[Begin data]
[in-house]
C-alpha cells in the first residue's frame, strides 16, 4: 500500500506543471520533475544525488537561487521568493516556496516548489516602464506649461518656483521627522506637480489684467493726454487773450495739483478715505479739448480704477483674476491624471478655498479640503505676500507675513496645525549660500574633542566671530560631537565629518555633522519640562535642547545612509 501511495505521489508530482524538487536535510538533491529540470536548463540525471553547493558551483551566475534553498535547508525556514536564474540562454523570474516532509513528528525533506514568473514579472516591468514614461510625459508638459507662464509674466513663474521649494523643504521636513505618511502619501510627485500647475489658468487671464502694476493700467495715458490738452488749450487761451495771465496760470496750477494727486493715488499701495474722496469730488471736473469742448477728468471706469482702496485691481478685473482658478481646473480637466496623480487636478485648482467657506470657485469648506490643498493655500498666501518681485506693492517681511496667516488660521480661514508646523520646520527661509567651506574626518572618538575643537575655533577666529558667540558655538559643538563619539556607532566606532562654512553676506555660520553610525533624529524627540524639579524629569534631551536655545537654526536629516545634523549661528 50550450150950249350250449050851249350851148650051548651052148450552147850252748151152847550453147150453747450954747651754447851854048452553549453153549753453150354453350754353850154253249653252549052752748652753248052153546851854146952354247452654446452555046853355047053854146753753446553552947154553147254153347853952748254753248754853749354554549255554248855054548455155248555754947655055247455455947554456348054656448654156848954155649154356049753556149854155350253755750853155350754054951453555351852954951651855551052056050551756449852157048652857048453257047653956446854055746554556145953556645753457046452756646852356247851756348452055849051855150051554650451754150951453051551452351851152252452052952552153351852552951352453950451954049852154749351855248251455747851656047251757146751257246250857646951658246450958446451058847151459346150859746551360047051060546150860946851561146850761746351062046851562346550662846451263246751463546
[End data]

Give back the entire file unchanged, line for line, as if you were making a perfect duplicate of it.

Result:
[in-house]
C-alpha cells in the first residue's frame, strides 16, 4: 500500500506543471520533475544525488537561487521568493516556496516548489516602464506649461518656483521627522506637480489684467493726454487773450495739483478715505479739448480704477483674476491624471478655498479640503505676500507675513496645525549660500574633542566671530560631537565629518555633522519640562535642547545612509 501511495505521489508530482524538487536535510538533491529540470536548463540525471553547493558551483551566475534553498535547508525556514536564474540562454523570474516532509513528528525533506514568473514579472516591468514614461510625459508638459507662464509674466513663474521649494523643504521636513505618511502619501510627485500647475489658468487671464502694476493700467495715458490738452488749450487761451495771465496760470496750477494727486493715488499701495474722496469730488471736473469742448477728468471706469482702496485691481478685473482658478481646473480637466496623480487636478485648482467657506470657485469648506490643498493655500498666501518681485506693492517681511496667516488660521480661514508646523520646520527661509567651506574626518572618538575643537575655533577666529558667540558655538559643538563619539556607532566606532562654512553676506555660520553610525533624529524627540524639579524629569534631551536655545537654526536629516545634523549661528 50550450150950249350250449050851249350851148650051548651052148450552147850252748151152847550453147150453747450954747651754447851854048452553549453153549753453150354453350754353850154253249653252549052752748652753248052153546851854146952354247452654446452555046853355047053854146753753446553552947154553147254153347853952748254753248754853749354554549255554248855054548455155248555754947655055247455455947554456348054656448654156848954155649154356049753556149854155350253755750853155350754054951453555351852954951651855551052056050551756449852157048652857048453257047653956446854055746554556145953556645753457046452756646852356247851756348452055849051855150051554650451754150951453051551452351851152252452052952552153351852552951352453950451954049852154749351855248251455747851656047251757146751257246250857646951658246450958446451058847151459346150859746551360047051060546150860946851561146850761746351062046851562346550662846451263246751463546